RTW Travelers: The New Trend (2 of 3) – Odds’n’Ends
Who Are These RTW Travelers?
To find out the types of people RTW travelers are, why they embark on RTW’s and if their journeys are worth the money, the time and the risks, I surveyed folks who are either on the road or who have returned from a RTW trip. They willingly shared both details and feelings about their trips.
From their responses, I discovered RTW travelers are from all walks of life. Their careers range from the more artistic, such as writers, to the more business and technically oriented, such as computer programmers and management consultants. The majority of the respondents were in their late 20’s and early 30’s during their RTW journeys, though there are others who waited until later in their lives to travel.
Emil and Liliana Schmid began traveling in 1984 when they were 43 and are still on the go after visiting 128 countries and gaining entry into the Guinness Book of World Records as the Longest Driven Journey. According to Emil, “[We began] driving through Africa for at least one year, and then it became longer and longer and longer and is still continuing.”
Most of the survey respondents traveled as couples, but there were also single travelers and family travelers. Jason Cochran traveled solo from April 1998 to October 1999 to countries including Scotland, Nepal and Australia. “I went alone but came back with dozens of soulmates. Are you really ever alone if you do this right? You have to try to be alone on a RTW journey.”
George Mason and his wife Salli Slaughter took a year trip with their daughters, who at the time were 24 and 7 years old. “At dinner with my wife celebrating our 18th wedding anniversary, we realized our lives were in a rut, our daughters growing much too fast, and it was time to do something very dramatic to change it all.” To change it all, they traveled for a year across the US, Europe and East Asia.
Why Do They Do It?
Though there are many differences between RTW travelers, ages, careers and stage in life, they all share a taste for adventure, learning and a willingness to walk away from conventional lifestyles. A long-term journey around the world involves a myriad of risks. Examples are the risks of not finding a job upon return, getting sick from the water, and stolen baggage. RTW travelers understand and consider these risks part of the adventure.
Gregg Butensky, who embarked on his 1999-2000 RTW responded to why he decided to travel around the world, “Because there is nothing like being here. You learn everyday – in ways you can’t from a book a photo or a web page.” Christie Wiley, currently in the middle of her RTW with her husband, emailed from Nepal, “We both have a clearer understanding of the issues people face in the countries we’ve visited. We have a better appreciation for world events, and feel like we have more educated opinions about what our foreign policy should be.”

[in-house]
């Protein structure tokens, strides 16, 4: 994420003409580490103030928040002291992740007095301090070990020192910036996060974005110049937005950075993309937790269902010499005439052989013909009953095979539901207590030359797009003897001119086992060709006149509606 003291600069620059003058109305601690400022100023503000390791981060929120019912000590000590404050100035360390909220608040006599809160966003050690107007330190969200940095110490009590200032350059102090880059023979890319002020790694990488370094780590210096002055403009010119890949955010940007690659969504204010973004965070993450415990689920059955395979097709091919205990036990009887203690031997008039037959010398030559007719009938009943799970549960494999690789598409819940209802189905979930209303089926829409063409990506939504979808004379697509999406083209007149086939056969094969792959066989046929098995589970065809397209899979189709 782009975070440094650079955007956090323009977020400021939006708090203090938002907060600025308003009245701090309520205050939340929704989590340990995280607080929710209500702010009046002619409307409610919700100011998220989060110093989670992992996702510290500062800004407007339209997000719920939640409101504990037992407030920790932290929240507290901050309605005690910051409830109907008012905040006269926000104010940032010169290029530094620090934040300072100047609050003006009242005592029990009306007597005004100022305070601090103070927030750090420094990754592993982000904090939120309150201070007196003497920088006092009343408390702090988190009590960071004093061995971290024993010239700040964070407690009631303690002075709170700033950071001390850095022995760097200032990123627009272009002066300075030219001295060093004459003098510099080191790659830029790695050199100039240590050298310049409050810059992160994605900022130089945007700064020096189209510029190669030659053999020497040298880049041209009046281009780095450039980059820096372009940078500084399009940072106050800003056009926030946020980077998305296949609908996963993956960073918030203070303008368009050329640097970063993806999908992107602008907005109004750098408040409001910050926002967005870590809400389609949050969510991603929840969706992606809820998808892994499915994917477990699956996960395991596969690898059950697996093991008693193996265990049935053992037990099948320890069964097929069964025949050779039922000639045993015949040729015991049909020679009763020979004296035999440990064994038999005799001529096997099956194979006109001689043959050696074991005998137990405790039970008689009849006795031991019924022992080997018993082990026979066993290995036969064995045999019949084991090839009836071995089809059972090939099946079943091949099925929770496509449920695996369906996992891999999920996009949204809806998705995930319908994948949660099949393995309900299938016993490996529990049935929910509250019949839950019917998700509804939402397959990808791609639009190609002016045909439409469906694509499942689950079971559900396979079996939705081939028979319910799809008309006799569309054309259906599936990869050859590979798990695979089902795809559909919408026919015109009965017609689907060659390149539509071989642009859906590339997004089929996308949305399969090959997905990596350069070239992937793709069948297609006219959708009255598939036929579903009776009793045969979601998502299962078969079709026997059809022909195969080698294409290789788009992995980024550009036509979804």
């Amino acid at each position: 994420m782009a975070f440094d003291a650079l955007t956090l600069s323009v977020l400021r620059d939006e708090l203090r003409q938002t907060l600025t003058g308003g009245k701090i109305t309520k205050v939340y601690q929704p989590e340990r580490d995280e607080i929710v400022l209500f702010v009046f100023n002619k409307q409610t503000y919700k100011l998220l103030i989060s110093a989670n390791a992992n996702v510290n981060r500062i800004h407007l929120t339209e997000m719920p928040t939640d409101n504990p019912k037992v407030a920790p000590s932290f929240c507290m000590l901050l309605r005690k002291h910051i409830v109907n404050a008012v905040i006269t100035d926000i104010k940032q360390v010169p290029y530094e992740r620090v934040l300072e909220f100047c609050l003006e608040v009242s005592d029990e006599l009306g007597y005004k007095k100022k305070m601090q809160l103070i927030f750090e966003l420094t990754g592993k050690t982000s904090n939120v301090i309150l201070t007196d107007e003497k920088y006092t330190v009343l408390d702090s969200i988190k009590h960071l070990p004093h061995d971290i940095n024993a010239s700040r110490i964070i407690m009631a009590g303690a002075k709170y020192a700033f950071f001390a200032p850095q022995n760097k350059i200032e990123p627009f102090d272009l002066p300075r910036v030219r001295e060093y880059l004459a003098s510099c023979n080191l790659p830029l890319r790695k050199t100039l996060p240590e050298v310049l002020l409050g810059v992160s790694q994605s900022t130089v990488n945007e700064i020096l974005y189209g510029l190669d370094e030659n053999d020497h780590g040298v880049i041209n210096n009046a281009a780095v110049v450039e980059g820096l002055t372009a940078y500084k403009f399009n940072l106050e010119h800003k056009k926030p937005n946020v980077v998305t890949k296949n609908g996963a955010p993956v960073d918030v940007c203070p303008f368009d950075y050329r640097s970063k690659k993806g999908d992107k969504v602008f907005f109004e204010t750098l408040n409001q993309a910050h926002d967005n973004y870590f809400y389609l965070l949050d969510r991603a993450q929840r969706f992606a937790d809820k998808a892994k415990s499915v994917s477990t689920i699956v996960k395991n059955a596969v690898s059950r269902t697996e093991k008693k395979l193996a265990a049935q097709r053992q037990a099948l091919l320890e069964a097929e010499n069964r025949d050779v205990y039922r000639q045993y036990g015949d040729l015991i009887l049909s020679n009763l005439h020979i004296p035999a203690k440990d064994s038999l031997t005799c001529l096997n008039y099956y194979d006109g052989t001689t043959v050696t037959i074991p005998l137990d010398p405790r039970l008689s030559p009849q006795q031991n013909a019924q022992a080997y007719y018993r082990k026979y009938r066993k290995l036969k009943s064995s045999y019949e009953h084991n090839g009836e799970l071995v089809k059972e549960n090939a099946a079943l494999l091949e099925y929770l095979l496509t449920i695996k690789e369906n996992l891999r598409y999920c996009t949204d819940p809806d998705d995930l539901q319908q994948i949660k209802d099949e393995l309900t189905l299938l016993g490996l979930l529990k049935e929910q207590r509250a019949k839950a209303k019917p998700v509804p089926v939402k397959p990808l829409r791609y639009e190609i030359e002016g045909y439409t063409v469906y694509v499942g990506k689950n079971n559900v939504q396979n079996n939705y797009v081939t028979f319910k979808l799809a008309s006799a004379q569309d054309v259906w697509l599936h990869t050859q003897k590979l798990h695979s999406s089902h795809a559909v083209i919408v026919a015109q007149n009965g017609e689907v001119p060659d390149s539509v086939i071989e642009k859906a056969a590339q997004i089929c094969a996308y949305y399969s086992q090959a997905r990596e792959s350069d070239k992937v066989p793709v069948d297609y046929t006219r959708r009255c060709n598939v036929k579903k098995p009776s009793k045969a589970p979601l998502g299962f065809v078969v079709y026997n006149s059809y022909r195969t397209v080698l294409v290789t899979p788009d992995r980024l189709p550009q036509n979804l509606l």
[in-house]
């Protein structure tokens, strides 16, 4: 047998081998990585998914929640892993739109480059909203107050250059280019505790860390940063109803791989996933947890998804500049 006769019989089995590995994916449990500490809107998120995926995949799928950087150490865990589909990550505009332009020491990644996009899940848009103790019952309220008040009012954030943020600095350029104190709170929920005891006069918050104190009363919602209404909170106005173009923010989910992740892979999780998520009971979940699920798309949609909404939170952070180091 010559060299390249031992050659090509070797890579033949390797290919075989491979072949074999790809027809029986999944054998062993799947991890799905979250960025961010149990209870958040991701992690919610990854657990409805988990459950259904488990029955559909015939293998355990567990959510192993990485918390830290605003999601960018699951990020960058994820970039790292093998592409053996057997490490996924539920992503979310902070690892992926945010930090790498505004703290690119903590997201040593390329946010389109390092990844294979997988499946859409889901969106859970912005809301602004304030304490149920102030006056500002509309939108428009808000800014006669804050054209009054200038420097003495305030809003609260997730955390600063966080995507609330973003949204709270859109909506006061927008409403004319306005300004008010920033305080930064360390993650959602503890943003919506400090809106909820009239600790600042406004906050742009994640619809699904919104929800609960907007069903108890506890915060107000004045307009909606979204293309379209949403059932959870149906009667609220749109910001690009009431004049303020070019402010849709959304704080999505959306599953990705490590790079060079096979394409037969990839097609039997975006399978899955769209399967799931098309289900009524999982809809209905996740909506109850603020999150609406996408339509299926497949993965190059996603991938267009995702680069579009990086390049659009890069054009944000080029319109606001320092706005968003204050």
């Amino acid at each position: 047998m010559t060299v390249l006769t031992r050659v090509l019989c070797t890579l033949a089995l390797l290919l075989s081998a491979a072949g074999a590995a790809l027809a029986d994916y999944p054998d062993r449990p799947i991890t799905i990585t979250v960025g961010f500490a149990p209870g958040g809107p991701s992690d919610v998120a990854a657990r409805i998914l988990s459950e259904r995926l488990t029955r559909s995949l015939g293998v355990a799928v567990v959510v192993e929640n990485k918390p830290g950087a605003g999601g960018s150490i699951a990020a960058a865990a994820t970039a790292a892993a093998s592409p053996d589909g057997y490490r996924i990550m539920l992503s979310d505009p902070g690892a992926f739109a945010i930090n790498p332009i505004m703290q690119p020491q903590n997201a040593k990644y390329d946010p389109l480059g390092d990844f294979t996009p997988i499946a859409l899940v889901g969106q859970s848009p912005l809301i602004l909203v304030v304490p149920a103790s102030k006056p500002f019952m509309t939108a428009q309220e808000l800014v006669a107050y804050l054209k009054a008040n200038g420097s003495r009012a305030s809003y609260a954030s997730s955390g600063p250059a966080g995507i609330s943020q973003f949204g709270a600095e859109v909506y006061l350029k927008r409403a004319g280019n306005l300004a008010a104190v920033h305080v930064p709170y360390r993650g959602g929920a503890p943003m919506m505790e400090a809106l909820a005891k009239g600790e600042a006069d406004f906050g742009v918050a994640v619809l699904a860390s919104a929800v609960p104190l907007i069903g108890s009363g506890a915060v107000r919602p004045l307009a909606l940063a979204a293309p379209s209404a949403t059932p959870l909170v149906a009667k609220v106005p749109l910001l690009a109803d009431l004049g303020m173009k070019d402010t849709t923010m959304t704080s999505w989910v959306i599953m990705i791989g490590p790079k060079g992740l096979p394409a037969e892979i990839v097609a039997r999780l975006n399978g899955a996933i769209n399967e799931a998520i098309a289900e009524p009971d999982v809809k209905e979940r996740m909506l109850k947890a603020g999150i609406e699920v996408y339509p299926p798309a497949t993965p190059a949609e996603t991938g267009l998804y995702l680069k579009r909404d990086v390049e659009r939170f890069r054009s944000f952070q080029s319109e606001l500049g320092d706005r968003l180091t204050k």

Is it Worth It?
Journeying around the world is not a lazy vacation. It is a different kind of work. Every day RTW travelers must learn how to adapt to a new culture, language and place. The simplest chores such as washing clothes and mailing letters become difficult.
There are a lot of conveniences and luxuries that RTW travelers do without. They miss communication with family and friends. They miss greasy American burgers and baseball. They get tired of living out of a bag. But despite all of this, their common view is that the work is intensely fulfilling.
Chris Farrell, who traveled with his wife Paige from 1998-1999 explains, “Let’s be honest: not working is pretty fantastic. But anyone who thinks that traveling is a vacation has never done it. It’s hard work, perhaps the single hardest thing you’ll ever do. But therefore it is also infinitely more rewarding than anything you’ll ever do.”
On these trips, the travelers learn not only more about the world, but gain a better understanding of themselves and inwardly change. The main response to “what did you learn on your RTW?” was “Patience.” In their daily lives after their RTW’s, several discovered they react to situations differently than before the trip.
Jason Cochran’s friends noticed changes in him, “The changes were so gradual, they’re hard to pinpoint. But my friends tell me that I am infinitely more patient, noticeably less neurotic, and now prone to impromptu poetic rhapsodizing.” Janet Anderson, who camped across the world with her husband from 1995 to 1996, gained more confidence in all areas of life, “Our biggest lesson was that we can venture into the unknown and survive it. We have much more confidence now in the things we take on in life. We have since started our own company (something we wouldn’t have done before) and feel secure knowing that we can handle things better than before.”
The most definitive answer to “Is it Worth it?” is that every survey respondent emphatically replied “yes” when asked if they would embark on another RTW. In fact, some already have embarked on a second or third RTW. Tom Landerberger’s response to whether or not he would undertake another worldwide journey answered, “Since I just left home for the second time three weeks ago, I would have to answer, ‘Hell yes!'”